This has been a busy month for us with friends visiting and the girls' schedule brimming with what they call "stuff". In between, there has been Mutton Korma and Mangshor jhol but first let me talk about the stuff.
This "stuff" seems to have taken over their lives, making me and their dad run around, dropping, picking up, taking off work to attend school meetings that discusses new test patterns and such obscure stuff and then off to attend more obscure events where I am supposed to help my kindergartner make dolls for Heritage Day.
Yes, you heard it right. Dolls !!! At first when the school sent home a letter seeking volunteers for the event, I quickly trashed it. I had volunteered at LS's class for Valentine's Day and enjoyed myself immensely but I had also found that the class-moms were super craft-y, so no way was I going and making a fool of myself in this project, I decided. Them Dolls, I am not making, I had reassured myself several times.
In a couple of days however LS started complaining. A few of her friend's parents had come in to help make the doll and she wanted me to be there too. "Their doll is going to be perfect. Mine will be made by Mrs.Z and it will not be that good", she wailed.
Apparently the child has more faith on me than her teacher. God, don't prove her wrong. Please. So very hesitantly, I e-mailed the teacher and landed in her school one day, only to hear that LS did not want her doll to be Indian.
"M and S have already made Indian dolls. I want to make a doll from another country", she said
"Err LS...but it is for Heritage Day. You have to make something from the country where your parents and grandparents are."
"But I don't want to do your side of the family. I want to do Baba's side", she said
Now her Baba is more Bengali than most and speaks nothing but Bengali at home and not even an alien from Jupiter would mistake him for a non-Indian.
"What do you mean his side ? He is from India too," I tried to drum reason in to her.
"But Thammi doesn't live in India. They live in XYZ", she wailed, XYZ being a suburb about 3 hours from Calcutta.
She was visibly depressed at the revelation that XYZ was indeed in India and then her interest in the doll took a dive. Thankfully, the kids had already done the cutout and the drawing etc. in class. All we had to help was with the costume and hair. With the variety of supplies available in school, this did not seem as daunting a task, as I had imagined. And guess what I learned in Kindergarten ? How to use a glue gun!
Picture of her doll is in the Kid's Blog.
The best thing amidst all this running around, was the Holi party that we pulled off on a whim, one Saturday. With temperatures dipping to 40s on most days and it being really chilly, the idea did not seem great at first. But then how is a Holi party, Holi if done in May ? Tell me? So, after checking weather.com umpteen times, when Saturday showed promised of going into higher 50s, we bought abir, took a day off to cook and played Holi.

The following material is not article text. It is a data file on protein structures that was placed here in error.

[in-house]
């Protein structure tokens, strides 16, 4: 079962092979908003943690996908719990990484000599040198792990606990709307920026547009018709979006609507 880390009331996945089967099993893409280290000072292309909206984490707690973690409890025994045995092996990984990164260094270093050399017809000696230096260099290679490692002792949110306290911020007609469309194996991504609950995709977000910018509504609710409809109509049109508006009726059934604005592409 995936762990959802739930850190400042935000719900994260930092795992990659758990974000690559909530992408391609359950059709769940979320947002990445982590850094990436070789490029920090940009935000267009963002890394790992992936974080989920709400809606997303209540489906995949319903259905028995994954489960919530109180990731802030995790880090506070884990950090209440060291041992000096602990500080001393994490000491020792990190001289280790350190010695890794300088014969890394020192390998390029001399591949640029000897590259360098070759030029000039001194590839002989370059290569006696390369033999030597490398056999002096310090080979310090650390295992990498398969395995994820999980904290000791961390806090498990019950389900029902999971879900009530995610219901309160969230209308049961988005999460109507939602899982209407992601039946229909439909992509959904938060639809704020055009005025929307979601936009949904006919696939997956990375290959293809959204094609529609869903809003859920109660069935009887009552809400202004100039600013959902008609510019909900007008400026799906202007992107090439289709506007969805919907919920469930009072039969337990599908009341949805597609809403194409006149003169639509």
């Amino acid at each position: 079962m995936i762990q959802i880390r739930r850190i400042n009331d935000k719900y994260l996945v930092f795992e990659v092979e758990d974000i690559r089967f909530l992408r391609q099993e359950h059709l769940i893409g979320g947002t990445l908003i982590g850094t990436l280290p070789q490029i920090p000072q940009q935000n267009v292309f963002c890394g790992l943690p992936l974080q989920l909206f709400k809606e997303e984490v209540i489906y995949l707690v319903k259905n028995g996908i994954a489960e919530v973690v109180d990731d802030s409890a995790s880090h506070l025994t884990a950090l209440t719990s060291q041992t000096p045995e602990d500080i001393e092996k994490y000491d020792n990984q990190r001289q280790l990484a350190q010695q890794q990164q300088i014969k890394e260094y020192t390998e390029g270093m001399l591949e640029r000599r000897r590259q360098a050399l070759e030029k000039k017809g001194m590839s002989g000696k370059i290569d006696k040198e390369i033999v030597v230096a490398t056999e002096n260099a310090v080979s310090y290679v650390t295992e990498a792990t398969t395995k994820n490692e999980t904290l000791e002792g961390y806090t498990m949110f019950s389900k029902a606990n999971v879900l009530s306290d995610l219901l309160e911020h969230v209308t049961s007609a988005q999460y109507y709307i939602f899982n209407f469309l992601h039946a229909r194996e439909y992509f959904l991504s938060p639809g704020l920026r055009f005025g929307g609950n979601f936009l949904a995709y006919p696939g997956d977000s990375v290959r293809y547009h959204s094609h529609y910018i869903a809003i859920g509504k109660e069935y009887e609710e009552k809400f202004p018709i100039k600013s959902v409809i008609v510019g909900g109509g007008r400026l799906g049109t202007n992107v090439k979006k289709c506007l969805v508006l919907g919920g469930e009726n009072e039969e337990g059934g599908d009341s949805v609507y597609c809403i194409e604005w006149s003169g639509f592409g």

I have never been a Holi fan to be honest. What with my OCD and such, behind every colored face all I see is hours of clean up. But for this once, I steeled my resolution, shoved my OCD into a closet and shut it tight. And guess what ? The colored faces turned out to be happy and very easy to clean. The girls and their little friends loved the riot of colors and had a blast.
Though I was afraid that BigSis might not like the mess, she enjoyed her first time playing Holi thoroughly.
LS enjoyed herself at the beginning but with color permeating in her hair, she soon got fidgety and wanted to take a shower. At least one of them has got my genes.
Now to this Mutton Korma which I made one weekend for the husband-man's friend. My Mother makes a Mutton dish like this but hers is more heavy on spices. Along with coconut she also grinds whole coriander and garam masala to make a spice paste. Mine is based on this Chicken Korma but I have used little coconut here to make the dish more rich and creamy. It was a good dish, different from our regular Mangshor Jhol
Start off with 4 lb of mutton, cleaned and washed. Get the back leg or front shoulder of goat from your butcher
In a blender jar add
1/2 Cup Yogurt
6 pods of garlic(I get real fat pods of garlic here but the smell is not too strong)
2" of ginger
and make a paste
In a big bowl marinate the mutton in following
the ginger+garlic+yogurt paste
1/2 tsp of turmeric powder
1/2 tsp of Kashmiri Mirch/Red Chilli Powder
1 tsp Mustard oil
I usually marinate mutton overnight but if you are short of time an hour or two should be okay.
Now heat some oil in a wide mouthed pan.
Temper the oil with
2 Black Cardamom
4 small green cardamom
2 small tej patta
2" stick of cinnamon
Once the spices sputter add
3 cups of sliced onion(about 1&1/2 large onion chopped in thin slices)
Fry onion till soft, pink and translucent
Now add the mutton along with the marinade.
1 tbsp Coriander powder
1/2 tbsp cumin powder
1 tsp Kashmiri Mirch
Now "bhuno/kashao" the mutton for next 30-35 mins. Water will release from the mutton and you will see oil surfacing.
Make a paste of
1/2 Cup of soft grated coconut
1/4 Cup of Cashew
with a splash of water
Add this coconut-kaju paste to the mutton and cook for another 15 minutes.
Now transfer the mutton to a pressure cooker. I also added potatoes to this dish on this particular day but usually the recipe does not call for potatoes
1/4 Cup of beaten yogurt mixed with 1 Cup of water
salt to taste
2 dry Red Chillies
1/2 tsp Garam Masala
and mix well
Close the lid of the pressure cooker. Once the steam has reached, lower the heat and cook mutton at low heat for about 20 mins. Next, raise the heat and cook for another 5 mins.
Let the pressure cooker release steam naturally. Open the cooker to an awesome arora and serve the Korma with rice or pulao.